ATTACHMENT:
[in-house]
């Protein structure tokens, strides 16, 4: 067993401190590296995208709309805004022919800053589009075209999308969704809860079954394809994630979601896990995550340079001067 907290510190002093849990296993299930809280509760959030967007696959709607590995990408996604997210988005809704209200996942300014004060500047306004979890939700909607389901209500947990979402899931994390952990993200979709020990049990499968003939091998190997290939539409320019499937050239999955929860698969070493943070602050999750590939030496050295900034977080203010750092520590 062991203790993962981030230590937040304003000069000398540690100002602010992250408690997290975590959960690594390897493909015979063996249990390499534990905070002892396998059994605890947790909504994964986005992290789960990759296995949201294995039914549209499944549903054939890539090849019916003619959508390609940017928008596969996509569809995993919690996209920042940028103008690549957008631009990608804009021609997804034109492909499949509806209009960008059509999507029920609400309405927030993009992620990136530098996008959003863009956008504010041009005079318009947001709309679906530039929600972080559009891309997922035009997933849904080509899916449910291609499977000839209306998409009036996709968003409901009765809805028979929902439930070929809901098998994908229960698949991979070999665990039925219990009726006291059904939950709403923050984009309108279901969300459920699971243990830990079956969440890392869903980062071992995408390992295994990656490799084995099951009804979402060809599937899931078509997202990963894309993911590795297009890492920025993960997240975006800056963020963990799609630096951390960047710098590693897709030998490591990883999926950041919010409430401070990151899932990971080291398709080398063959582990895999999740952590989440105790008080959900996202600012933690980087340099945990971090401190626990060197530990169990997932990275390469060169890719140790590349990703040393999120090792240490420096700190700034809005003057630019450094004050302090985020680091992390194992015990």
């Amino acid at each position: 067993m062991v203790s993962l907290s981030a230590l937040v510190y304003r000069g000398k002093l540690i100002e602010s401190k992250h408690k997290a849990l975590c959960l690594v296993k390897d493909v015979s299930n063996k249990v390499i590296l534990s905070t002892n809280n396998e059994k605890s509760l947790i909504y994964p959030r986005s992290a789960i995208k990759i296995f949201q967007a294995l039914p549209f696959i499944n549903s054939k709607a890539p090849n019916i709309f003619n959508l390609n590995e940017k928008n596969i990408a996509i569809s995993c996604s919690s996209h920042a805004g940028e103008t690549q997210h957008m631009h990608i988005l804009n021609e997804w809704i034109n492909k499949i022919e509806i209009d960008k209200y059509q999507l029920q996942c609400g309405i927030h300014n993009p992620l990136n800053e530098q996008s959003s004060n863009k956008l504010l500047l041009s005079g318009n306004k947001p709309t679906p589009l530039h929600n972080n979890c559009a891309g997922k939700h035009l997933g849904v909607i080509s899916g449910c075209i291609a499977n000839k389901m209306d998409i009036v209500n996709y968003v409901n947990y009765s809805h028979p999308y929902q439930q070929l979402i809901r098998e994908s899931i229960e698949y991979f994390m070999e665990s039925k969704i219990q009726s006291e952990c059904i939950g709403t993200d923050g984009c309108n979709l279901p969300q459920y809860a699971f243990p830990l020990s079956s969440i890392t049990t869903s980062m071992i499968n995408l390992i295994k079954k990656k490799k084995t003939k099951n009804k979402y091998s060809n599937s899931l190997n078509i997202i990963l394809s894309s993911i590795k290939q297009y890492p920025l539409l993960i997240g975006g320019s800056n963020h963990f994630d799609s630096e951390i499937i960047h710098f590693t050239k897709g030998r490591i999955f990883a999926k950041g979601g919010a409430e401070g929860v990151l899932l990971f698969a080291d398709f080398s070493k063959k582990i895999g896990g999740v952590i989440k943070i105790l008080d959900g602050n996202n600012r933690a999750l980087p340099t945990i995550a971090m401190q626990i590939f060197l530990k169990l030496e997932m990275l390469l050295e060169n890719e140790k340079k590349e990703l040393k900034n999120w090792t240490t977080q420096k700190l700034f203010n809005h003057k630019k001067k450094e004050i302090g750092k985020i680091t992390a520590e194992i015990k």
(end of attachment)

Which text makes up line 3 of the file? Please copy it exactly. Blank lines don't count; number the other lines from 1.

């Amino acid at each position: 067993m062991v203790s993962l907290s981030a230590l937040v510190y304003r000069g000398k002093l540690i100002e602010s401190k992250h408690k997290a849990l975590c959960l690594v296993k390897d493909v015979s299930n063996k249990v390499i590296l534990s905070t002892n809280n396998e059994k605890s509760l947790i909504y994964p959030r986005s992290a789960i995208k990759i296995f949201q967007a294995l039914p549209f696959i499944n549903s054939k709607a890539p090849n019916i709309f003619n959508l390609n590995e940017k928008n596969i990408a996509i569809s995993c996604s919690s996209h920042a805004g940028e103008t690549q997210h957008m631009h990608i988005l804009n021609e997804w809704i034109n492909k499949i022919e509806i209009d960008k209200y059509q999507l029920q996942c609400g309405i927030h300014n993009p992620l990136n800053e530098q996008s959003s004060n863009k956008l504010l500047l041009s005079g318009n306004k947001p709309t679906p589009l530039h929600n972080n979890c559009a891309g997922k939700h035009l997933g849904v909607i080509s899916g449910c075209i291609a499977n000839k389901m209306d998409i009036v209500n996709y968003v409901n947990y009765s809805h028979p999308y929902q439930q070929l979402i809901r098998e994908s899931i229960e698949y991979f994390m070999e665990s039925k969704i219990q009726s006291e952990c059904i939950g709403t993200d923050g984009c309108n979709l279901p969300q459920y809860a699971f243990p830990l020990s079956s969440i890392t049990t869903s980062m071992i499968n995408l390992i295994k079954k990656k490799k084995t003939k099951n009804k979402y091998s060809n599937s899931l190997n078509i997202i990963l394809s894309s993911i590795k290939q297009y890492p920025l539409l993960i997240g975006g320019s800056n963020h963990f994630d799609s630096e951390i499937i960047h710098f590693t050239k897709g030998r490591i999955f990883a999926k950041g979601g919010a409430e401070g929860v990151l899932l990971f698969a080291d398709f080398s070493k063959k582990i895999g896990g999740v952590i989440k943070i105790l008080d959900g602050n996202n600012r933690a999750l980087p340099t945990i995550a971090m401190q626990i590939f060197l530990k169990l030496e997932m990275l390469l050295e060169n890719e140790k340079k590349e990703l040393k900034n999120w090792t240490t977080q420096k700190l700034f203010n809005h003057k630019k001067k450094e004050i302090g750092k985020i680091t992390a520590e194992i015990k």